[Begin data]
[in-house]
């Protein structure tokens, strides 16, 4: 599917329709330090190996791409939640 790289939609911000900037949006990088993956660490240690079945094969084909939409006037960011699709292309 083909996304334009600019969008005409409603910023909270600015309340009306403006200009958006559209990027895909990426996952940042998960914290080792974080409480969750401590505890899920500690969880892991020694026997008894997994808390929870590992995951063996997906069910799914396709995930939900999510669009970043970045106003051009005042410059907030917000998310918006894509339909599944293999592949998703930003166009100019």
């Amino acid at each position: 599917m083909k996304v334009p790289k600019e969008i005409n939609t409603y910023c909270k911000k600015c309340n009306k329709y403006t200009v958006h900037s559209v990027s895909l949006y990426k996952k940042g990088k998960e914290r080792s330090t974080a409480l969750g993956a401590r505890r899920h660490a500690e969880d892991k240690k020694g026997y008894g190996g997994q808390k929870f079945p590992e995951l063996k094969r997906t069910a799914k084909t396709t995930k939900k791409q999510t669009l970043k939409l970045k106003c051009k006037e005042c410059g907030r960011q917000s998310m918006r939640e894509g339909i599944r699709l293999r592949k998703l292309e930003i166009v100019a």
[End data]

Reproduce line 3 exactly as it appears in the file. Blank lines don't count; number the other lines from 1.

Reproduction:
């Amino acid at each position: 599917m083909k996304v334009p790289k600019e969008i005409n939609t409603y910023c909270k911000k600015c309340n009306k329709y403006t200009v958006h900037s559209v990027s895909l949006y990426k996952k940042g990088k998960e914290r080792s330090t974080a409480l969750g993956a401590r505890r899920h660490a500690e969880d892991k240690k020694g026997y008894g190996g997994q808390k929870f079945p590992e995951l063996k094969r997906t069910a799914k084909t396709t995930k939900k791409q999510t669009l970043k939409l970045k106003c051009k006037e005042c410059g907030r960011q917000s998310m918006r939640e894509g339909i599944r699709l293999r592949k998703l292309e930003i166009v100019a």